Materials Used in Ornamental Turning
Ornamentally Turned Objects
This is a good wood for ornamental turning, but the grain is fairly open so it is not used often for work with lots of ornamentation. It holds shapes well, including threads. A more common approach for this wood is to make an object using a different wood, and use Osage Orange to add a bit of ornamentation for flair. One example is the atomizer shown in the picture to the left, or a handle for a kitchen utensil.
Whilst the name is "orange", the pieces I find are very yellow. It is sometimes called "yellow heart". Osage Orange takes its name from the Osage Indian tribe, which lived near where the tree was first grown. And the fruit that grows on the tree smells like an orange when it is ripe.
It is very available, and at a very low cost (or even free). Smaller pieces are often available as firewood.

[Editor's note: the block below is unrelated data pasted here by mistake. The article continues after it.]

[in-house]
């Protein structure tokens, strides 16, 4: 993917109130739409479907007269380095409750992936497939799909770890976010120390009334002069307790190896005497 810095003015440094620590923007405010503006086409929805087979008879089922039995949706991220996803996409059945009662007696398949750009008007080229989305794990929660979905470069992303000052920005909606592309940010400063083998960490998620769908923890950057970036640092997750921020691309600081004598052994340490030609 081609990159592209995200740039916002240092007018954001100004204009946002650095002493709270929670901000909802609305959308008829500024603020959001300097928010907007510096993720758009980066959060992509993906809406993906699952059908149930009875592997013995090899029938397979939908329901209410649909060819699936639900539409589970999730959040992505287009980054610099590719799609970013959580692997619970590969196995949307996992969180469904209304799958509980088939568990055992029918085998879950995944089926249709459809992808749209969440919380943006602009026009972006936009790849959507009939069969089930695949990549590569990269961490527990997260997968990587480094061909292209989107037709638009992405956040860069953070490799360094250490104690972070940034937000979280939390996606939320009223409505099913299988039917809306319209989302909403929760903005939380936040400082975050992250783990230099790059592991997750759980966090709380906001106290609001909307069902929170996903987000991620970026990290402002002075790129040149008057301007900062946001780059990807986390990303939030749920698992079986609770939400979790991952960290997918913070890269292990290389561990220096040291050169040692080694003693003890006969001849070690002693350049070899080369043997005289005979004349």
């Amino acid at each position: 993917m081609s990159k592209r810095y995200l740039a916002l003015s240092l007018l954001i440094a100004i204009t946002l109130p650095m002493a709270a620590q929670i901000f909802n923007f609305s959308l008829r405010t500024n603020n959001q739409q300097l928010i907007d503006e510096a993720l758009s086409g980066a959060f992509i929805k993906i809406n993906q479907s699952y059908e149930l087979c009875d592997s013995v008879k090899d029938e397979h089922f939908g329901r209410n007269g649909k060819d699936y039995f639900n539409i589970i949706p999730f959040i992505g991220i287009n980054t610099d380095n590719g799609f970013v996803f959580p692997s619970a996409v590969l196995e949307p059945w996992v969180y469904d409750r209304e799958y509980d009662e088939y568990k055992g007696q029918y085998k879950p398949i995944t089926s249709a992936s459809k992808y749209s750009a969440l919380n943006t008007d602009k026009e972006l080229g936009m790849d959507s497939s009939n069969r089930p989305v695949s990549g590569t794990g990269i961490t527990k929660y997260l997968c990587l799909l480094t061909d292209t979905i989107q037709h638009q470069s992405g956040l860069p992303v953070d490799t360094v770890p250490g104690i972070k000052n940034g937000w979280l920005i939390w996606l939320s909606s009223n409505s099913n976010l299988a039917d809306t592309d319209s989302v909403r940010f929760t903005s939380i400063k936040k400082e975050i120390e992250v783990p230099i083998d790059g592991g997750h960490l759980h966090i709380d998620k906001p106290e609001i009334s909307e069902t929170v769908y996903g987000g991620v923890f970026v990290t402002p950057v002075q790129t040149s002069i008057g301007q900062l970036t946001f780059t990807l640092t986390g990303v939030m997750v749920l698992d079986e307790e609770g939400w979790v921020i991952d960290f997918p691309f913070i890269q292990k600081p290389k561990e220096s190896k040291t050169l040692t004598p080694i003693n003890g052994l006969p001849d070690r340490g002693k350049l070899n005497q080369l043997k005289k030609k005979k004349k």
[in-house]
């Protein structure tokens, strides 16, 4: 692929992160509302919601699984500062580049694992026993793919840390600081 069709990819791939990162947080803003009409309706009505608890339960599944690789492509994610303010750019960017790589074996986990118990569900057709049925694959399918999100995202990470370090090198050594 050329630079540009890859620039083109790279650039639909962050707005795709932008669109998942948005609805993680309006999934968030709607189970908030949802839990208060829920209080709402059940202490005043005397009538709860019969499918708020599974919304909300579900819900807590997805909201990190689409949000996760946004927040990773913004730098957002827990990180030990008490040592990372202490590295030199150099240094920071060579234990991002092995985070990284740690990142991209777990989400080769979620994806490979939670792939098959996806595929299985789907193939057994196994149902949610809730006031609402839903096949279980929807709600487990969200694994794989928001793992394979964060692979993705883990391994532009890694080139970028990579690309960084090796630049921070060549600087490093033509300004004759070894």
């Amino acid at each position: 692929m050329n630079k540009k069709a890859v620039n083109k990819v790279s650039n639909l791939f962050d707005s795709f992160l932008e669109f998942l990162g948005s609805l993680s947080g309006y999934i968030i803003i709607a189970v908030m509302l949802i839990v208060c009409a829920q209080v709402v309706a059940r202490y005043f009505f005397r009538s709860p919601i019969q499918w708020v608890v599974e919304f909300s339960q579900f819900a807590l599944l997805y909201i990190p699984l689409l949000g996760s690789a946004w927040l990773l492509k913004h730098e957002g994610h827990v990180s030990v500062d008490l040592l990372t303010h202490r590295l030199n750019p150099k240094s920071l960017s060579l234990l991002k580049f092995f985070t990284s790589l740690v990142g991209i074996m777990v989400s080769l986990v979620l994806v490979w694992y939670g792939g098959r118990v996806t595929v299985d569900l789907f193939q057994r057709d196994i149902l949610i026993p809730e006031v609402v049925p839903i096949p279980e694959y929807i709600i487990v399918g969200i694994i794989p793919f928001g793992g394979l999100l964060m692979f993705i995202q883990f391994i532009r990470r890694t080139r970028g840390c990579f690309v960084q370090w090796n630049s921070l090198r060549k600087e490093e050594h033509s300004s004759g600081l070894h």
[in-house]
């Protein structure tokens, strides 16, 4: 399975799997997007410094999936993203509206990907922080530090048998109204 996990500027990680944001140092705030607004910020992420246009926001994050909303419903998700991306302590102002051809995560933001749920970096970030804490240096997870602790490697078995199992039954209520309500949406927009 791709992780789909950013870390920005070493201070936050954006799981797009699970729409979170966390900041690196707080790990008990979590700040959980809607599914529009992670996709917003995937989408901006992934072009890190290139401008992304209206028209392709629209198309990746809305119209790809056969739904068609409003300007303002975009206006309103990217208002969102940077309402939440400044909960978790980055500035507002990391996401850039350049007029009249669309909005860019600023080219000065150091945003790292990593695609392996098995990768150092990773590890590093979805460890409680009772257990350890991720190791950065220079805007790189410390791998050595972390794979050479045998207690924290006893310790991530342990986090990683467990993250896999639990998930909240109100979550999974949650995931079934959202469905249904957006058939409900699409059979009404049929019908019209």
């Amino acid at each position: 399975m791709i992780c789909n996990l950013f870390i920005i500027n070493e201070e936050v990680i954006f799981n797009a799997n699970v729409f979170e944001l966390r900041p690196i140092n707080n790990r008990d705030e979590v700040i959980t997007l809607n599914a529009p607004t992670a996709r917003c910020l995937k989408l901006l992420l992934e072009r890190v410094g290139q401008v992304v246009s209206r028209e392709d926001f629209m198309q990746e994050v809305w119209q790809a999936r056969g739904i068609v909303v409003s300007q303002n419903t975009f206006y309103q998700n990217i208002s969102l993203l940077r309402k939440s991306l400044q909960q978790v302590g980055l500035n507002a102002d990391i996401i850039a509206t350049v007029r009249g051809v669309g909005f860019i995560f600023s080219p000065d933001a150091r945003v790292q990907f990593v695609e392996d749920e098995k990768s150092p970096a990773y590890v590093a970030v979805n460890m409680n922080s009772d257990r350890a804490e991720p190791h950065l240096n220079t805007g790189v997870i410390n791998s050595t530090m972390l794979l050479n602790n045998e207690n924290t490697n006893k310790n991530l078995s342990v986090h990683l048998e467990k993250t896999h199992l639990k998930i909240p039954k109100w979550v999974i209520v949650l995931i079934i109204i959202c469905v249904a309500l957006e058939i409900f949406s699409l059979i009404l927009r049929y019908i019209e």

It holds shapes well, and finishes super smooth so it is great for objects that will be handled often. And the color is beautiful for certain uses.
Ornamental Turning Notes
Working the wood is easy, but requires some pre-planning. End grain work will easily "burn", so you will need to decrease the contact time with the cutter. This can be achieved by slowing the cutter speed (i.e., slowing down the overhead drive), or by increasing the spindle drive speed (I typically run this 40-50% faster), or both.
Finishing this may be necessary to bring out the beauty of the wood. Without a finish, it may look a bit dry. If it is to be handled, I use Tried & True’s Original Wood Finish. When it is used for items like ice cream scoops where it will be around water often, a polyurethane finish will probably be necessary.
More information is in The Wood Database.